Why won't these pests go?!

Discussion in 'Predators and Pests' started by Moochie, Nov 28, 2010.

  1. Moochie

    Moochie Chillin' With My Peeps

    Nov 8, 2010
    North Edwards
    I suppose mites are pests so I posted here.
    First off I want to know if they are mites. I don't have pics since the little nasties scurry off into her jungle of feathers whenever I look. They are itty bitty. Some are orange and most are white. Sound like mites?
    Her name is Bridget and she's a silkie bantam pullet. Really cute and nice. But sweet jesus I can't get rid of these monsters in her fluff. I've sprayed down the coop and run with sevin spray, let it dry, then put sevin dust, then put new shavings, placed their food and water, and put the chickens back in. I have been putting dust especially meant for chickens in her feathers for 2 weeks now. They are still there! The egg clumps in her fluff is still there! They hang around her neck, head, and chest.
    I have also given her a bath with this shampoo that a worker recommended at the feed store. I didn't see them for a day then they came back the next.
    The other chickens don't have buggies, I checked them and it's just Bridget.
    What else can I do?
  2. Moabite

    Moabite Chillin' With My Peeps

    Feb 24, 2010
    I have not dealt with this problem yet, but I use Diatomaceous Earth (DE) in the run and bedding. I don't know if it is effective against such small bugs, but I have not had any bug problems at all.

    I'll bet that the other chickens have them too, you just couldn't find them. I know someone here has some good advice so here is a "bump".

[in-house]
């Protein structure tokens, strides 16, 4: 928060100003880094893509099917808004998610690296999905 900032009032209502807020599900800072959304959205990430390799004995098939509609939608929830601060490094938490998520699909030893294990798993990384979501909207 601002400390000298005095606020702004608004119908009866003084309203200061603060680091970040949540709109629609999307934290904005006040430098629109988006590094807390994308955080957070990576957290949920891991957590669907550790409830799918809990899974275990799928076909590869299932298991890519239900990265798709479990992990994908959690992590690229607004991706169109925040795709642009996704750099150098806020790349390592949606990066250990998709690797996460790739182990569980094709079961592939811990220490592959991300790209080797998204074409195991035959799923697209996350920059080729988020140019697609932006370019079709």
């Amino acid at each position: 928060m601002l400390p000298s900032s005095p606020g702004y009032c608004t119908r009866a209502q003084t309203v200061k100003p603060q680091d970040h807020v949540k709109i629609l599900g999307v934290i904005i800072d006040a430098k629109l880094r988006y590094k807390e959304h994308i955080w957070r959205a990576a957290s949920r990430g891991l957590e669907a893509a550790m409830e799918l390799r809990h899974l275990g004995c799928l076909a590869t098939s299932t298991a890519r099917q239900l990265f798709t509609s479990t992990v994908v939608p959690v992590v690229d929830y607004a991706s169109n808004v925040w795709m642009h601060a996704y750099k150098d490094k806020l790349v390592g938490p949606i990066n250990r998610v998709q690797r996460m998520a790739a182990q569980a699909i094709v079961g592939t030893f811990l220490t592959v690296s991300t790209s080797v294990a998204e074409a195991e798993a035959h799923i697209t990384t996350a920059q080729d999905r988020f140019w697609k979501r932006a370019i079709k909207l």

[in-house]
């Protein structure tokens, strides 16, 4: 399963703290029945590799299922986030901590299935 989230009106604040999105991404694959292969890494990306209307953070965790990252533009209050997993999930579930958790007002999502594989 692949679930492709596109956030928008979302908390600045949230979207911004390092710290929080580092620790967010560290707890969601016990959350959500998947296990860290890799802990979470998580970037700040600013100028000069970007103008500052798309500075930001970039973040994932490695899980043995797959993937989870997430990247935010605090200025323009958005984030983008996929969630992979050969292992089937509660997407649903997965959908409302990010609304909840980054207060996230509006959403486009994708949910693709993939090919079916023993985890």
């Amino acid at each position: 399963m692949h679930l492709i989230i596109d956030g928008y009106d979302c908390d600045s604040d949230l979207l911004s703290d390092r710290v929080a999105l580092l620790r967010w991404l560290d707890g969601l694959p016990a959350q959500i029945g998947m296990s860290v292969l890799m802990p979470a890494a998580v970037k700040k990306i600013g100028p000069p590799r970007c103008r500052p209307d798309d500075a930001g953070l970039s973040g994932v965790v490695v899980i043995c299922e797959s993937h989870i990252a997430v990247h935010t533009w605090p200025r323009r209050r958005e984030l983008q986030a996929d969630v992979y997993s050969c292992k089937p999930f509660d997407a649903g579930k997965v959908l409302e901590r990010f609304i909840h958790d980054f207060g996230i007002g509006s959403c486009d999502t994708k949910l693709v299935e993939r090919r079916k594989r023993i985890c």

3. BlacksheepCardigans

    BlacksheepCardigans Chillin' With My Peeps

    Oct 11, 2010
    Southeast NH
    If you want natural, 1:40 solution of neem oil (in water), saturate the birds in it. Go get spinosad spray from your garden center and spray the entire coop and all surfaces until it gathers enough to run off. Both of those still let you call things organic and both really do work. The spinosad will keep working and killing hatched mites for several weeks.

    If you want unnatural, go get ivomec injectable from your feed store, draw up in a syringe, part feathers, drop on skin. The dosage for chickens is 200-400 micrograms/kg, dosed every 10-14 days for two to three treatments in a row for depluming mites. Red mites you don't need to repeat. In the 1% injectable ivermectin (cattle ivomec) 200 micrograms/kg would be one-tenth of a ml for a ten-pound chicken; the same dose would be 400 micrograms for a 5-pound chicken. In other words, 1/10 ml is a pretty decent basic dose for a LF-chicken-sized bird but you'd want to back off for a bantam. A "drop" varies a lot so I don't like to say drop. If you did it from an eyedropper, where the typical "drop" is one-twentieth of a ml, two drops is the correct dosage for a LF.

    Ivomec pour-on is the same medication at half-strength in alcohol. Double the above dose.

    Treat everybody, not just the silkie.
    Last edited: Nov 28, 2010
  4. ChickensAreSweet

    ChickensAreSweet Heavenly Grains for Hens

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